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New campaign launched to improve Type 1 diabetes diagnosis in Scotland

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A new campaign by Scottish Government, NHS Scotland and Diabetes Scotland, is encouraging healthcare professionals, parents and carers to look for the warning signs of Type 1 diabetes in an effort to improve early diagnosis.

Currently, around one in four children who are diagnosed with Type 1 diabetes in Scotland already have a potentially life-threatening condition called Diabetic Ketoacidosis (DKA). In children under five that increases to one in three.

DKA happens when a severe lack of insulin means the body cannot use glucose for energy, and starts to break down other body tissue as an alternative energy source. However, early diagnosis of Type 1 diabetes can prevent this fatal condition from occurring in the first place.

Type 1 diabetes can develop at any age and symptoms to look out for include increased thirst, feeling more tired, losing weight and needing to go to the toilet more often. A simple blood or urine test is all that is required to decide whether a referral to a diabetes specialist is needed.

Efforts to promote Type 1 diabetes warning signs

Campaign materials have been sent to all GP surgeries and local diabetes networks are working within boards to spread awareness. A second round of local alerts and guidelines will be circulated to GPs via the clinical networks soon. Further work is also planned targeted at young adolescents and teenagers early next year.

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Globally, Scotland has the fifth highest incidence of Type 1 diabetes, and this is increasing by around three per cent a year – a trend common across most western countries.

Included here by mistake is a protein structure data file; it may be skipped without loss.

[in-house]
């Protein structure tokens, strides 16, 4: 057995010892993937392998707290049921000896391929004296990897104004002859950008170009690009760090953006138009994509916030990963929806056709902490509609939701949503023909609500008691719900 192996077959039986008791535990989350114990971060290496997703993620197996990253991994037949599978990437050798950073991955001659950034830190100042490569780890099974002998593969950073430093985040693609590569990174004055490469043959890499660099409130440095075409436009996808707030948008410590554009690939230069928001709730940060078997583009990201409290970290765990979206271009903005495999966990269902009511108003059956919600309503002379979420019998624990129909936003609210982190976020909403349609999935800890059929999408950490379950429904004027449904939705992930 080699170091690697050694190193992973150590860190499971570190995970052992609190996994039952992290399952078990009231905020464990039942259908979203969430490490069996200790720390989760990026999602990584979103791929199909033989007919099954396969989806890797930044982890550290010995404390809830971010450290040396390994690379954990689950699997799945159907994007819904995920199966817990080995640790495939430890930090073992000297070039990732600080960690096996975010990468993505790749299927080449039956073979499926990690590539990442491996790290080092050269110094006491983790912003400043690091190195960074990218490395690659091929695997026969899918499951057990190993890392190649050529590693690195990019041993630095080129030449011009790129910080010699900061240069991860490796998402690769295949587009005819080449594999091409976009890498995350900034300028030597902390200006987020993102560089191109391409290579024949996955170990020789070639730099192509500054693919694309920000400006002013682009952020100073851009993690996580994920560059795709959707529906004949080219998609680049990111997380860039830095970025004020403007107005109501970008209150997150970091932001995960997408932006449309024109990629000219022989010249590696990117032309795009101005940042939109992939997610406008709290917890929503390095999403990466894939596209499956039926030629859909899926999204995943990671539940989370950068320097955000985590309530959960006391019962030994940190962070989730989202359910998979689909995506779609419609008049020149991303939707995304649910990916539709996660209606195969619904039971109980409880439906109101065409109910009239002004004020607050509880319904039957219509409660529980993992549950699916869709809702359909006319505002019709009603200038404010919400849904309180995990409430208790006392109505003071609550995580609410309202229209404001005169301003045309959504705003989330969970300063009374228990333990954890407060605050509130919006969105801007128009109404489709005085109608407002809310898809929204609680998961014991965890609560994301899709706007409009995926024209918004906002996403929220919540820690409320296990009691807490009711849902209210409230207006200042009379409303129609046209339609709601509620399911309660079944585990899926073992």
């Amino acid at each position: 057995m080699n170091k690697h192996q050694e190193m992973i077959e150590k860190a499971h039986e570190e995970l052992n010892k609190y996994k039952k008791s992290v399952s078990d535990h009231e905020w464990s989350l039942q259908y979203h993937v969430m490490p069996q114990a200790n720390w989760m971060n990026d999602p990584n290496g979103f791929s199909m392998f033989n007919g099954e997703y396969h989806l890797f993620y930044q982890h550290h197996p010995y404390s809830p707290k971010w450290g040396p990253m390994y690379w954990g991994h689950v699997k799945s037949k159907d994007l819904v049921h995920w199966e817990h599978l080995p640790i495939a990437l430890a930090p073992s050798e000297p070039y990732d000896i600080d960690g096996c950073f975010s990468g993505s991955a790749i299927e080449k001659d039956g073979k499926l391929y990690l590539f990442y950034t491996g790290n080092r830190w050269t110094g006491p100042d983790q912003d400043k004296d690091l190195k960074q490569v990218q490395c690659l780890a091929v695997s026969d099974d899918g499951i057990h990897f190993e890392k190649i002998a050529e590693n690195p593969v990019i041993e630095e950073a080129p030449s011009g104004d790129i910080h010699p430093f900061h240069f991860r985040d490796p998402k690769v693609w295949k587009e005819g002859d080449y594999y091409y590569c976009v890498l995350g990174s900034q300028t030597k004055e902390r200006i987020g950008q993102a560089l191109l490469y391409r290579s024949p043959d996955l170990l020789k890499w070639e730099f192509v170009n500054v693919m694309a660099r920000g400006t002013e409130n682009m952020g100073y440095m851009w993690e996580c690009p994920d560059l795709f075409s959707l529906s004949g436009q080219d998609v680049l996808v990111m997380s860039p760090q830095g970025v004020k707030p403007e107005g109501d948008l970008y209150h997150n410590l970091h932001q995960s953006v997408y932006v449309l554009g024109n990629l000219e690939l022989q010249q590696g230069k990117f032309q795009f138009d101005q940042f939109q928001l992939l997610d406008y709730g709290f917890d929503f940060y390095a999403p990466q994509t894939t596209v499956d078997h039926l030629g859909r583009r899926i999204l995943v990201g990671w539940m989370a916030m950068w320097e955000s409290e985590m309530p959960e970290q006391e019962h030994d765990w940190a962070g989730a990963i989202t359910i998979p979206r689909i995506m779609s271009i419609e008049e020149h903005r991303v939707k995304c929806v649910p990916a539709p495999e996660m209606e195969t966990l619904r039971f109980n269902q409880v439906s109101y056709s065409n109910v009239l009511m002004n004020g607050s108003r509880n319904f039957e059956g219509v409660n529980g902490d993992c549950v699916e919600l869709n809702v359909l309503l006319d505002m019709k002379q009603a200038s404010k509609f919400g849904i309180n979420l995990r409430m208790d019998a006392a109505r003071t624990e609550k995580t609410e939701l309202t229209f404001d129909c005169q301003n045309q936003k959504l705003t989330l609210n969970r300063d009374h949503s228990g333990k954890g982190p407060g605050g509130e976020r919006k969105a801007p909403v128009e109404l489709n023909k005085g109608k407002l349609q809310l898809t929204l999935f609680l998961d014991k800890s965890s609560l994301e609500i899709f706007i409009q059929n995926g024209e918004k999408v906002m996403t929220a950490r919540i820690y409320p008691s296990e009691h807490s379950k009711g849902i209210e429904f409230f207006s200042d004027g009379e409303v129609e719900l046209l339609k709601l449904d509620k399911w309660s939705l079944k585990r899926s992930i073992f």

Onset of Type 1 diabetes is not associated with lifestyle factors, and the reasons why rates are increasing are not fully understood. People with the condition are not able to produce insulin, and need to control their blood glucose levels with regular injections of insulin or through the use of an insulin pump.

'Early diagnosis of Type 1 diabetes is crucial'

Maureen Watt MSP, Minister for Public Health, said: “As with most conditions, early diagnosis of Type 1 diabetes is crucial. The sooner it can be diagnosed, and appropriate treatment given, the better. Once diagnosed, there’s no reason why a person with Type 1 diabetes shouldn’t lead a long, healthy and fully active life.

“Sadly, there are still children who are seriously ill by the time they are diagnosed with onset Type 1 diabetes. This causes unnecessary suffering to them and to their families. By spotting the early warning signs and getting tested all this can be avoided.

“If your child has lost weight, is going to the toilet more often, is feeling constantly tired or is more thirsty, take them to the GP as soon as you can. Your doctor will carry out a simple test and, if necessary, they will be referred to a specialist.”

Jane-Claire Judson, National Director at Diabetes Scotland, said:  “A diagnosis of Type 1 diabetes is a lot for any child and their family to take in and respond to. It fundamentally changes a child’s life and has significant repercussions for the family and how they live their lives. What can make this transition even harder is if your child’s symptoms are not picked up early and they experience severe DKA.

New collective approach

“This is an avoidable situation and one that is traumatic and can have long lasting impact on the child and the family. DKA can lead to coma and brain damage. GPs will see more children displaying the signs and symptoms of Type 1 diabetes than they will meningitis and yet awareness of Type 1 is lower.

"We very much welcome this new collective approach between healthcare professionals, Scottish Government and Diabetes Scotland to address this lack of awareness and support clinicians and families to ensure a child’s first experience of having Type 1 is well managed. It is in everyone’s interests that children have the best start in life and are supported to manage what is a complex and challenging condition."

 

 

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